What Does Welcome Really Mean?

On August 9th, I climbed into a shiny, blue minivan with Sister Mary Swain. She must have seen the fear in my eyes, because she immediately met me with an embrace. She was taking me to the Loretto Motherhouse where I would embark on a year-long journey with the Loretto Volunteer Program. I was terrified.

Sunrise on the last day of opening retreat at the Loretto Motherhouse.

The fear, however, quickly faded. From the moment I stepped into the peaceful abyss that is the Motherhouse, the Sisters of Loretto accepted me into their family. There was always a listening ear, a warm hug, and a friendly face with cookies. Despite the fact that I was in a wholly unfamiliar environment, I never felt like a stranger. Sisters shared their life stories with me and invited me to share my hopes and dreams with them. They welcomed me into their community.

On my second day at the Motherhouse, I was invited to Mass. I had not been to a church service in well over a year. I was uncomfortable with the idea of going to church, let alone going to Catholic Mass. On the few occasions that I had attended Mass, I felt confused and unwelcome. I decided, though, to give it another chance. I knew things were different when a woman was invited to share during the homily. Not just any woman, a Mennonite woman was meaningfully engaged at a Catholic Mass. This made me feel at ease. Not only did I feel comfortable, I also felt a sense of belonging. The Sisters repeatedly invited me to participate in ways that I had never been asked to participate before. These simple, albeit radical, acts demonstrated openness, solidarity, and unity. It showed me what welcome really means.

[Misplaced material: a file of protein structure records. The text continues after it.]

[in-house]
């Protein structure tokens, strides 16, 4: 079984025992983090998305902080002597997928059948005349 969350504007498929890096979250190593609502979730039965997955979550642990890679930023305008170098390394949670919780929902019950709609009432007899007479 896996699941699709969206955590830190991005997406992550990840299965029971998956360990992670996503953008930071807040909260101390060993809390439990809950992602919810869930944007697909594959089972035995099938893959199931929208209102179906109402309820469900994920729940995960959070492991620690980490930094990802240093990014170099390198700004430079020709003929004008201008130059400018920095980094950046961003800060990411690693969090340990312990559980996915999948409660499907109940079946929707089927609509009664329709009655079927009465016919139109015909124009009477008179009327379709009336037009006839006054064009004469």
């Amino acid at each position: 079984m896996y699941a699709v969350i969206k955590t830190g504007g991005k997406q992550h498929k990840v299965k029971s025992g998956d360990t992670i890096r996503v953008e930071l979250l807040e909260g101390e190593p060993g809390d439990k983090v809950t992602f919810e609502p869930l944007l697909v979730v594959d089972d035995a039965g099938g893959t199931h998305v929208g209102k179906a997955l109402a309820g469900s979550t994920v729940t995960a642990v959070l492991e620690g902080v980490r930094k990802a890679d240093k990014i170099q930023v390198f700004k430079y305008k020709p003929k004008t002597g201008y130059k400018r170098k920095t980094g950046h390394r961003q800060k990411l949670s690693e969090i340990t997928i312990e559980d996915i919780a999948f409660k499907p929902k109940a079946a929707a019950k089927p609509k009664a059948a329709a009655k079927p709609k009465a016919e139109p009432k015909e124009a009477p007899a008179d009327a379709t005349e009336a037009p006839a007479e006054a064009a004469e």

Community dinner at the Pallottine Renewal Center.

When I think of the concept of welcome, I often think of it in a superficial way. However, welcome is so much more than a smile accompanied with a warm greeting. It is an ongoing way of life that requires acceptance and openness. Welcome is disrupting the exclusive systems in which we live.

My experience at the Motherhouse also taught me that an environment of welcome is an essential component of community. The Sisters of Loretto do not just practice welcome once in a while. They live it out every day. The Loretto Community is made of people with different beliefs and different passions. Yet, they all have woven their lives together. They have accepted a responsibility to each other and truly understand that they are united. If one person falls, they all fall. If one person rises, they all rise.

Community lego night at 4 Hands Brewing Co.

I have been thinking a lot about how to cultivate a community in St. Louis, where I am serving,  that reflects this spirit of welcome. How can we look out for one another? How can we weave our lives together? I, of course, still do not have the answer. However, I know that it involves working to abolish the systems that profit off of division. It requires us to recognize that we are all deeply and intricately connected.

Human beings were created for togetherness. Even while political leaders encourage exclusion and division, we must choose to be welcoming. Sometimes welcoming looks like embracing a terrified, young woman. Sometimes it looks like offering a listening ear and an Oreo. However, welcoming always looks like challenging oppressive systems.

Last night of opening retreat with all of this year’s Loretto Volunteers.

Be sure to follow CVN’s blog to hear more about Gabby’s service journey!

Gabriele Eissner is a volunteer with the Loretto Volunteer Program and a CVN Serving with Sisters Contributor. This blog series is sponsored by our VOCARE Initiative, thanks to the support of the Conrad N. Hilton Foundation. 

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